• You are fighting hte good fight Daron. It’s brave to be out with the fact that you’re an addict in recovery. I know because for so long I deliberately avoided using those words. You are helping the people you speak with about it, and helping addicts in general by modeling an example of a path on recovery. I think you raise good points about people knowing that addicts can live a clean and normal life. It’s not all gloom and doom and Hollywood over-dose. Thanks for your feedback!

  • Tiffany Swedeen
    1 year ago

    I think about this all the time. I’m only 31 days sober, very early, but have been trying out recovery for 2 years. I’m a nurse. I have a story to tell and a profession to help heal from an addiction epidemic. I know nurses out there will need me. My concern is not the anonymity of AA, because I’m not involved in that. My worry is that when I’m ready to share, I will need to confess to all the lying, stealing and debauchery that I created in my life. I’m working at this point to say yes; I’m an addict. I’m in recovery. But when it’s time to get up and help by telling my story, can I be fully honest? Or will there be repercussions that are detrimental to me? And if there are, is that part of it? Taking the consequences? I’ve also not “outed” myself yet on my private fb page. Come to think of it, my mom doesn’t know ? so I guess I’m anonymous where I want to be, and open when I feel like it.
    Part of the issue, for me, is that when we are in the midst of shame and healing, we want to hide. We think no one wants to or should hear our story. Only when we have “fully recovered” and have a story with a happy ending (like all the awesome interviewees on SHAIR… The accomplishments in their lives, the 180 turn around from despair to celebration) only then can we tell on ourselves and feel safe. What if i relapse? What if they realize I was stealing their pills? I feel as though I need to put years between the “sick” me and the sober/healthy me before becoming fully “out” and proud.
    Thanks… Those are my thoughts… Thank you for this conversation

    • Hi Tiffany – Thank you so much for expressing your thoughts. You bring up a great distinction. I’ve found in my recovery, that my secrets are safe with others. Particularily my sponsor, who knows everything there is to know about me. You’re absolutely right, that relationship should be sacred and secret. I fully protect and respect the anonymity of others. Who I see “in the rooms” what is said in the rooms, stays in the rooms. And I would never air the dirty laundry of the sponsees I work with.
      This is what makes 12-step programs so strong. You can trust in the anonymity of it. I choose not to stay quiet about my recovery. That is where I am finding new strength in my life. I am open about how I recover. Although, I do not name the program I work to respect the people who help me stay sober. I hope you found this thread helpful in your journey. Let’s stay in touch!

  • What a beautiful post, Mark!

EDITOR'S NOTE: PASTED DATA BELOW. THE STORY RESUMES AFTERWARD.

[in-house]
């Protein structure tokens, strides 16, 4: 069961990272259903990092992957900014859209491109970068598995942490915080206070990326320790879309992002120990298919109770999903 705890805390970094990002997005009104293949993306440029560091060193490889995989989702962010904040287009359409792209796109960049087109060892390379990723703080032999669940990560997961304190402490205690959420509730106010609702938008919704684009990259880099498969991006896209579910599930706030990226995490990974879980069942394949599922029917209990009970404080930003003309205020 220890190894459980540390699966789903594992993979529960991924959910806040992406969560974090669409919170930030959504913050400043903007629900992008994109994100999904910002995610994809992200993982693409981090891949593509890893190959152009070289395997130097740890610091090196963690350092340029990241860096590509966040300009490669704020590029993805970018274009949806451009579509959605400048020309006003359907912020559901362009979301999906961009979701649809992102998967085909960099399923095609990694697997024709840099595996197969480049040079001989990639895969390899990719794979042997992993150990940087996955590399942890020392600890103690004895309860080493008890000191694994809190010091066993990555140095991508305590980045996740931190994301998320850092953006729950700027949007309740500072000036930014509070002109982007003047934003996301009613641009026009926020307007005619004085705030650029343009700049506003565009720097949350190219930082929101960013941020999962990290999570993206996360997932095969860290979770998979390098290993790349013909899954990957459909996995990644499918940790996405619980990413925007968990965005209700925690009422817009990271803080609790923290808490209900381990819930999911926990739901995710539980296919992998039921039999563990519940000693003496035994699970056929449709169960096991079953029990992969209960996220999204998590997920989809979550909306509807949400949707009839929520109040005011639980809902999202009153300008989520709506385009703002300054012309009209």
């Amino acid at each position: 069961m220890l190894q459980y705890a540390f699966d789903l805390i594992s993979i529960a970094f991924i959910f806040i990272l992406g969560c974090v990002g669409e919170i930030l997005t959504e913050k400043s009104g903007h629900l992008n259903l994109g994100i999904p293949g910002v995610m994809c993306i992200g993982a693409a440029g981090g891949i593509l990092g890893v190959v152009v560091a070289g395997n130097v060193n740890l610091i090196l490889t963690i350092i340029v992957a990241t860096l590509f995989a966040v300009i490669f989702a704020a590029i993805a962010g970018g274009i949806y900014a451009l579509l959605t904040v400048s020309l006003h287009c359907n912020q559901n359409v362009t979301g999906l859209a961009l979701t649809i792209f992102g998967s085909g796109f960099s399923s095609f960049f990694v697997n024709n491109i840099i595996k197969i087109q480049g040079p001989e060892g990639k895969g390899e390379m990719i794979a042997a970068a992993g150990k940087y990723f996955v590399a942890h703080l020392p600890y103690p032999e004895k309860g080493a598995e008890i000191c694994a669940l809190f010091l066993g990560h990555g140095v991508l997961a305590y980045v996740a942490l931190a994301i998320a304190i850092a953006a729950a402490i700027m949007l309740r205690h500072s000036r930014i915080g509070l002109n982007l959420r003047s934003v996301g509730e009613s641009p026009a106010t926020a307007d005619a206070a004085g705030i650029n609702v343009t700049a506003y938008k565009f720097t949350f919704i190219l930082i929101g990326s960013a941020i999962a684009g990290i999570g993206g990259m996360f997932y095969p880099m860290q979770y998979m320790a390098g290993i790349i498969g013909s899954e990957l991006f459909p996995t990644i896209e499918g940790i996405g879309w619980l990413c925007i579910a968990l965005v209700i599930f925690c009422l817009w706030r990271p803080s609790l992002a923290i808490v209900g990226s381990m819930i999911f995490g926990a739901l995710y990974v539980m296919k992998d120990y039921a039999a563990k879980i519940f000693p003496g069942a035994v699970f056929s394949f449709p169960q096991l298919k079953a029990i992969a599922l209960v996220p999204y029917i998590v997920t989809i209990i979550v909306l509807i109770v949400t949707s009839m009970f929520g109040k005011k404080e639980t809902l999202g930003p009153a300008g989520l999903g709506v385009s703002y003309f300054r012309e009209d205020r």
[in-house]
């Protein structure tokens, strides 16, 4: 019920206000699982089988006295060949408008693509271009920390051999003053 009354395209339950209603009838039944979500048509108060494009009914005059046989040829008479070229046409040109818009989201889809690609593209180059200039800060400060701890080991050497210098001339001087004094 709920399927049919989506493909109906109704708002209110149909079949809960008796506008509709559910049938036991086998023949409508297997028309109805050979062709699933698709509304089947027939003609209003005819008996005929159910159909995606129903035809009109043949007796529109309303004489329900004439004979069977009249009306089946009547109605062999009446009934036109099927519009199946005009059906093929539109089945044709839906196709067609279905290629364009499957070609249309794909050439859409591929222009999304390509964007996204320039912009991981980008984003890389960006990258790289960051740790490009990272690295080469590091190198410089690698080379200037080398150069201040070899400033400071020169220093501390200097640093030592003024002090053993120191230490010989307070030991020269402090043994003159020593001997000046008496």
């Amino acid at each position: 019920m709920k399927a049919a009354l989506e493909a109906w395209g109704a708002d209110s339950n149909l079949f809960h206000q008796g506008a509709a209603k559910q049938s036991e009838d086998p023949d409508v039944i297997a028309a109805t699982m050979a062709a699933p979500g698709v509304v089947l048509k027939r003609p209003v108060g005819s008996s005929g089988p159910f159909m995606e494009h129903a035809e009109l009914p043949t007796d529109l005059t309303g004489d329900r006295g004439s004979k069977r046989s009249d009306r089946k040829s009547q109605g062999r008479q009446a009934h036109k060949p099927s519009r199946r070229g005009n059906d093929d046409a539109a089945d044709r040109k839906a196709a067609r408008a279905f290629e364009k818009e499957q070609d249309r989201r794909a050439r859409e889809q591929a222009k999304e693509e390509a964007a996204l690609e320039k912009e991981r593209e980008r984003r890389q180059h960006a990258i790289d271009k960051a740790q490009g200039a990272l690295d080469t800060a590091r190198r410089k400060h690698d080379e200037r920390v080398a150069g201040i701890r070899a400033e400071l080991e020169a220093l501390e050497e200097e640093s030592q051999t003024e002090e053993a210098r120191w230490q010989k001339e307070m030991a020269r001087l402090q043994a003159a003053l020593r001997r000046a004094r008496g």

You are a light for me, too!
    You must be an awesome teacher!!

  • john spence
    1 year ago

    Awesome Mk, real stoked, great big smile all over my stupid grinning face!!!
    The big reveal, the photo is lush mate, you absolutely glow and grow stronger as a member of the Recovery movement. Very proud to know you, ive been struggling with this, but people such as you and Aaron inspire me and thousands of others
    I lefr a paragraph or 2 with Sean’s comments bur unsure if it was submitted so again…. For some in or facing Recovery its not a choice as such, the alternative to dispensing with our secert Shame and. Guilt out loud so it can no longer have the deadly hold over us, is that we can succumb to a terrifying ‘Self Fullfilling Prophecy’ which could lead a vulnerable person fighting addiction, isolated thinking that all they deserve is the death or suicide that seems inevitable. That is something ive lived with. There are many many people coming into Recovery everyday and its examples like yours Mark that WILL help change societys’ current social representations, change t paradigm. Ive experienced what its like to have people and friends even behave ‘differently’ because your having trouble with your perception of life weather down to unnessarly prescribed drugs or substance abuse disorder. You rock Mk, your going to go very far!! Best john 2flags

    • John – real good to hear from you you, always great when I do. Miss you in the twitterverse! I haven’t been on as much which could explain it. Sorry you had to leave comments 2x. The “guilt too loud” part I get. Thanks for your vote of confidence on this thing. Kate’s an awesome photographer.

  • You are such a thoughtful writer, Mark. This topic is so good. I was raised with the understanding that if I want to “out” myself, that’s my business, but your outing is for you to do.
    I believe most of the original reasoning for the anonymity was so that if I relapse after telling everyone about the fellowship, it won’t give folks an excuse to say “it must not work”
    That school of thought is also why I am hesitant to talk about my Savior. I’m not always a Shining example.
    If I choose to relapse it’s entirely because of me. The 12-steps work IF we WORK them.